Up All Night
Grade : B-

Up All Night is the first book in Annabeth Albert’s new series featuring first responders, which is set in the small (fictional) Oregon town of Mount Hope. The author is a long-time favourite whose books, even when they’re not stellar, are good, solid reads featuring protagonists who are easy to like and relate to, with well-established emotional connections, strongly realised settings and an engaging secondary cast, often with an enjoyable found family vibe.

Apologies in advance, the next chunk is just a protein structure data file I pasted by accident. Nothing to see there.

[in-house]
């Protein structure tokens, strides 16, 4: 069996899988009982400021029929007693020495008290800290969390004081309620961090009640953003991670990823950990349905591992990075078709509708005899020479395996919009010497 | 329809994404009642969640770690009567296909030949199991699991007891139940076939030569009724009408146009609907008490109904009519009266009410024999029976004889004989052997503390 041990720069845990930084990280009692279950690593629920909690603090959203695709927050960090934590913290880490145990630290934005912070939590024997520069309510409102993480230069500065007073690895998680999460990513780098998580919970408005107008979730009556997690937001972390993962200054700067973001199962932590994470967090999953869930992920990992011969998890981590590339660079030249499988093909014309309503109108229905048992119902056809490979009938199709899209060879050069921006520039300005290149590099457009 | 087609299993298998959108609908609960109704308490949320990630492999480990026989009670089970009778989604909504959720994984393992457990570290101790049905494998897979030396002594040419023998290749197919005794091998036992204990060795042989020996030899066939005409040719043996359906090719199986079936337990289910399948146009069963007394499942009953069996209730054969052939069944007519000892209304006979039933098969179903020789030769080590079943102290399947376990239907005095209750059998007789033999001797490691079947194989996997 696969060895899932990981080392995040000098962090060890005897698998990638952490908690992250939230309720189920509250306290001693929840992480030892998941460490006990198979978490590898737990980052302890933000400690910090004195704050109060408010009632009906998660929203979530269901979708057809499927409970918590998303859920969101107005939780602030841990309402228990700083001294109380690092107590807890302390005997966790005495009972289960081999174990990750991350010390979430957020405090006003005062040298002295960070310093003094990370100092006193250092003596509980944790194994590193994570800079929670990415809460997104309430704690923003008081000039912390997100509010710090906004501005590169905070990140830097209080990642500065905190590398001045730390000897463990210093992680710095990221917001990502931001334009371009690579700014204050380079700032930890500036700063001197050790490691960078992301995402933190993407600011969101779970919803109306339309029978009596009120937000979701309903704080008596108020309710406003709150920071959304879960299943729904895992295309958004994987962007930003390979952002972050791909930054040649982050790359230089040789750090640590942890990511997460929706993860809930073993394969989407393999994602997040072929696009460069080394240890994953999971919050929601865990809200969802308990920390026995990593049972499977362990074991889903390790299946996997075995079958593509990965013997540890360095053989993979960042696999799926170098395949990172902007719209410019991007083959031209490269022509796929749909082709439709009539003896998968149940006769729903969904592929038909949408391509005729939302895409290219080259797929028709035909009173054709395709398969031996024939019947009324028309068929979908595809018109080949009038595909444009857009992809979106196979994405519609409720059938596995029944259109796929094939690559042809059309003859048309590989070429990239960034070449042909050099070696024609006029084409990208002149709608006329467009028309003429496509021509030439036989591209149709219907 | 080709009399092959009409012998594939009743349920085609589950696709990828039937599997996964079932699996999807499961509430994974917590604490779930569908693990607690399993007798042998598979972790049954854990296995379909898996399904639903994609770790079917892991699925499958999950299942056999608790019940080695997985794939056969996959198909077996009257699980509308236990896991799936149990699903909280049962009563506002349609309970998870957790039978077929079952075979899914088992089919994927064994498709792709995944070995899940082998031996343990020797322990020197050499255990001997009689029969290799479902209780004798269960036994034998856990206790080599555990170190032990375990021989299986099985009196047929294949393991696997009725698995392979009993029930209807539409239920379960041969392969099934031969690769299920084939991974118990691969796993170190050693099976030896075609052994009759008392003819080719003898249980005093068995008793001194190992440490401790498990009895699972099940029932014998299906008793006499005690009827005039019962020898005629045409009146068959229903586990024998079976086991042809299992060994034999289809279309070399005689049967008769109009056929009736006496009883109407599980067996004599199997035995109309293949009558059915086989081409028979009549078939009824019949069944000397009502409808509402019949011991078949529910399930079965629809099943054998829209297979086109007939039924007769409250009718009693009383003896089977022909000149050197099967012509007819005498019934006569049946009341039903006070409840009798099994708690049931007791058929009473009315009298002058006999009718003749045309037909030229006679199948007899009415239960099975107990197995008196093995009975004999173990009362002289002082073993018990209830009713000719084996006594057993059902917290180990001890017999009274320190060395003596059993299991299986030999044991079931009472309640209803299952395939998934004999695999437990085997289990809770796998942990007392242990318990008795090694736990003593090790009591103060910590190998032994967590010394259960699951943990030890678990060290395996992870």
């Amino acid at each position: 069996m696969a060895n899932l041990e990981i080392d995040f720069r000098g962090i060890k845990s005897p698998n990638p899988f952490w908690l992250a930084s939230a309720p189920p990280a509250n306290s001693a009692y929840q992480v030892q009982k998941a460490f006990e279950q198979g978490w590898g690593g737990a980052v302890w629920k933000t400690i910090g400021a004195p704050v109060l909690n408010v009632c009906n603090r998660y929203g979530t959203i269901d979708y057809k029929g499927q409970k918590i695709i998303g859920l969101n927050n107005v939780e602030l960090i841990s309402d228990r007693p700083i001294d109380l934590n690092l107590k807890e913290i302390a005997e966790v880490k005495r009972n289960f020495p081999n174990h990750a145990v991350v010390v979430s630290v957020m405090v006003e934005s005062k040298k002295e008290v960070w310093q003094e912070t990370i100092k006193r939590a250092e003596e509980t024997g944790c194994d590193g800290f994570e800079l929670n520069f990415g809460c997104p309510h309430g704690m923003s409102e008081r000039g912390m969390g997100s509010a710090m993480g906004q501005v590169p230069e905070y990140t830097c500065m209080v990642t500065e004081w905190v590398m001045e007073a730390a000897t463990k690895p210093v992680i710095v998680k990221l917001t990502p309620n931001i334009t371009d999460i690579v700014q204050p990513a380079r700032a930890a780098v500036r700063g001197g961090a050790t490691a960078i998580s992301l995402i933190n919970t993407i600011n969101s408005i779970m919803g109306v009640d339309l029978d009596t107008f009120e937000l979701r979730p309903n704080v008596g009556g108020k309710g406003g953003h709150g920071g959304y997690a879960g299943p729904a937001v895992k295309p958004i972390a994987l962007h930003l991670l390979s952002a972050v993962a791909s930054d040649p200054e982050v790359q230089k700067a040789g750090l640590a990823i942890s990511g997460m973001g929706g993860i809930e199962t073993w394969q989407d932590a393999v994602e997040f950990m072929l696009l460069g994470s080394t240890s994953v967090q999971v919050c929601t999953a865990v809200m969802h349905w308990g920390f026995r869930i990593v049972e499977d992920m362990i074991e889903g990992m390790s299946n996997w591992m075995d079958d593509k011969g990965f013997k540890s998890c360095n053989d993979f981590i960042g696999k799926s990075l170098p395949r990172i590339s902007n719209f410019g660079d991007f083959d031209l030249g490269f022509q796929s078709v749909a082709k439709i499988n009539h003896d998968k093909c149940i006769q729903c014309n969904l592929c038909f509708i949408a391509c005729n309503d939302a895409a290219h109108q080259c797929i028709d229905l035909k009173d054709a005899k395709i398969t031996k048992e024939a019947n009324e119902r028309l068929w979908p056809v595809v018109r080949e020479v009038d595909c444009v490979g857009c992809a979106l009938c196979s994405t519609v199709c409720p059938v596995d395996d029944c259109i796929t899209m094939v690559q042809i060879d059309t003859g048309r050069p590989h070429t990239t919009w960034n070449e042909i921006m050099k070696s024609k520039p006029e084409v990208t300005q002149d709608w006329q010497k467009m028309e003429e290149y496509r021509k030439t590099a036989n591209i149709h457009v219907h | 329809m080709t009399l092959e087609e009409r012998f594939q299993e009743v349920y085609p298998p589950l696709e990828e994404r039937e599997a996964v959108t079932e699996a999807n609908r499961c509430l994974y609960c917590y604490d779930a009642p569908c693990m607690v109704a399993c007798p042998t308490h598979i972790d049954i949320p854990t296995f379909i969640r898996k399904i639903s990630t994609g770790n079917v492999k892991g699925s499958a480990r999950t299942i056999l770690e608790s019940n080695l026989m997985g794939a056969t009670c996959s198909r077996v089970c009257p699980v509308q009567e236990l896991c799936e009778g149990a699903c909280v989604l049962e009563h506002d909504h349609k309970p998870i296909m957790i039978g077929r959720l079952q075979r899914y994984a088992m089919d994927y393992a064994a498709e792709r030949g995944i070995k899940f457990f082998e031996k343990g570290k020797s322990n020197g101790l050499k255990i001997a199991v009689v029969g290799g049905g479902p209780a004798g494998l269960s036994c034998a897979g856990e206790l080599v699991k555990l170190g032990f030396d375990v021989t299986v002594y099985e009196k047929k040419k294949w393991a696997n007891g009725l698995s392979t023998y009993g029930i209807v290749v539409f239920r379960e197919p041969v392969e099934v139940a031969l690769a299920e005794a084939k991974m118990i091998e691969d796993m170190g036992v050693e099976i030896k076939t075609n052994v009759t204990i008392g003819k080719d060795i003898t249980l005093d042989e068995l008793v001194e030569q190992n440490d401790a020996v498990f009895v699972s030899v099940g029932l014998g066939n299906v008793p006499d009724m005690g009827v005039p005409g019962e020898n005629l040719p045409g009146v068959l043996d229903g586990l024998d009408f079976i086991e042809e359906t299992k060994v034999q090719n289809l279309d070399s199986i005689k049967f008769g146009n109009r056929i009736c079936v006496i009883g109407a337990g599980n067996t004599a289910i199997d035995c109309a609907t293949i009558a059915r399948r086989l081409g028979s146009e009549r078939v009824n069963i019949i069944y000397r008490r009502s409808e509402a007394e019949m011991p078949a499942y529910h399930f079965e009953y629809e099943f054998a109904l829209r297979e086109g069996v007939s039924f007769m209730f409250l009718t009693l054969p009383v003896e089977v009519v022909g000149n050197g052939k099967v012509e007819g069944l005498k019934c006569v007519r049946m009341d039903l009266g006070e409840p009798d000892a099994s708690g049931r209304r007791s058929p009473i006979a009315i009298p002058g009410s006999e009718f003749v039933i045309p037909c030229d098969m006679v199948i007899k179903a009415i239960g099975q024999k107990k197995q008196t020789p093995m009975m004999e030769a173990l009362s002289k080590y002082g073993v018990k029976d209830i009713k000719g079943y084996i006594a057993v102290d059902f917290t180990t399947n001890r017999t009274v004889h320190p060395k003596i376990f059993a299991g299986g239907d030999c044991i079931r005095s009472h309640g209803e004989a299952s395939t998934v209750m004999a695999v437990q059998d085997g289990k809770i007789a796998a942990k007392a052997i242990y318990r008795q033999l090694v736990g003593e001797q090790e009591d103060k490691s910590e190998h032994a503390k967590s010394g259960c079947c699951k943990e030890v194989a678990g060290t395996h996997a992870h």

While Up All Night does fall into the ‘not stellar’ category, it’s nonetheless an easy, low-angst read, and I applaud the author for once again writing a central couple who are a bit older than the norm for romance novels (and especially in m/m, where nine out of ten books seem to feature college-age leads). Firefighter Sean Murphy is a forty-three-year-old divorced father of two who has come back to Mount Hope to attend the funeral of an old friend. The sale of his former family home in Seattle has coincided with his stepping down as captain at his fire house, leaving Sean temporarily homeless and jobless, and his father – who is soon to retire as fire chief of Mount Hope - suggests that Sean take a short-term position with the local fire service. He can even have his old room in the family home back for as long as he wants it. Sean can’t deny being tempted at the thought of being back out in the field fighting fires rather than sitting at a desk doing admin, but if he comes back to Mount Hope, there’s no way he’s moving back into his childhood bedroom! Fortunately, a solution emerges from an unexpected source. Eric – it’s his husband’s funeral – is one of Sean’s oldest friends, and offers Sean room and board in exchange for his help with some renovations to his property.